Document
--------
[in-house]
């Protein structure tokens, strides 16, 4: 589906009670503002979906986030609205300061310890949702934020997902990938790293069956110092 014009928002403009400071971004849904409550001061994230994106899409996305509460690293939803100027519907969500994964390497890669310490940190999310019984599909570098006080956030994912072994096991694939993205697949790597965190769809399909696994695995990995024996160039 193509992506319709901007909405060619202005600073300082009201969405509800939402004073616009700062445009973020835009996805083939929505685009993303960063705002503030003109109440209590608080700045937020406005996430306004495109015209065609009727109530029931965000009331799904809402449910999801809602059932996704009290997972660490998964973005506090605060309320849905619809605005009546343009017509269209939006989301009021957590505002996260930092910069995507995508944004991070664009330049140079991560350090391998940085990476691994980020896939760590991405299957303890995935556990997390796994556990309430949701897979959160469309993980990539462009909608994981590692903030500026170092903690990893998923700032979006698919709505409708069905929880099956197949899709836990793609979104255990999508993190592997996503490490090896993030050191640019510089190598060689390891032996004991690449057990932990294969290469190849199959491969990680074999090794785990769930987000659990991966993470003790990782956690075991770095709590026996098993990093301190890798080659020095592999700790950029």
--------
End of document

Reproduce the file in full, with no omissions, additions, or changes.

[in-house]
């Protein structure tokens, strides 16, 4: 589906009670503002979906986030609205300061310890949702934020997902990938790293069956110092 014009928002403009400071971004849904409550001061994230994106899409996305509460690293939803100027519907969500994964390497890669310490940190999310019984599909570098006080956030994912072994096991694939993205697949790597965190769809399909696994695995990995024996160039 193509992506319709901007909405060619202005600073300082009201969405509800939402004073616009700062445009973020835009996805083939929505685009993303960063705002503030003109109440209590608080700045937020406005996430306004495109015209065609009727109530029931965000009331799904809402449910999801809602059932996704009290997972660490998964973005506090605060309320849905619809605005009546343009017509269209939006989301009021957590505002996260930092910069995507995508944004991070664009330049140079991560350090391998940085990476691994980020896939760590991405299957303890995935556990997390796994556990309430949701897979959160469309993980990539462009909608994981590692903030500026170092903690990893998923700032979006698919709505409708069905929880099956197949899709836990793609979104255990999508993190592997996503490490090896993030050191640019510089190598060689390891032996004991690449057990932990294969290469190849199959491969990680074999090794785990769930987000659990991966993470003790990782956690075991770095709590026996098993990093301190890798080659020095592999700790950029």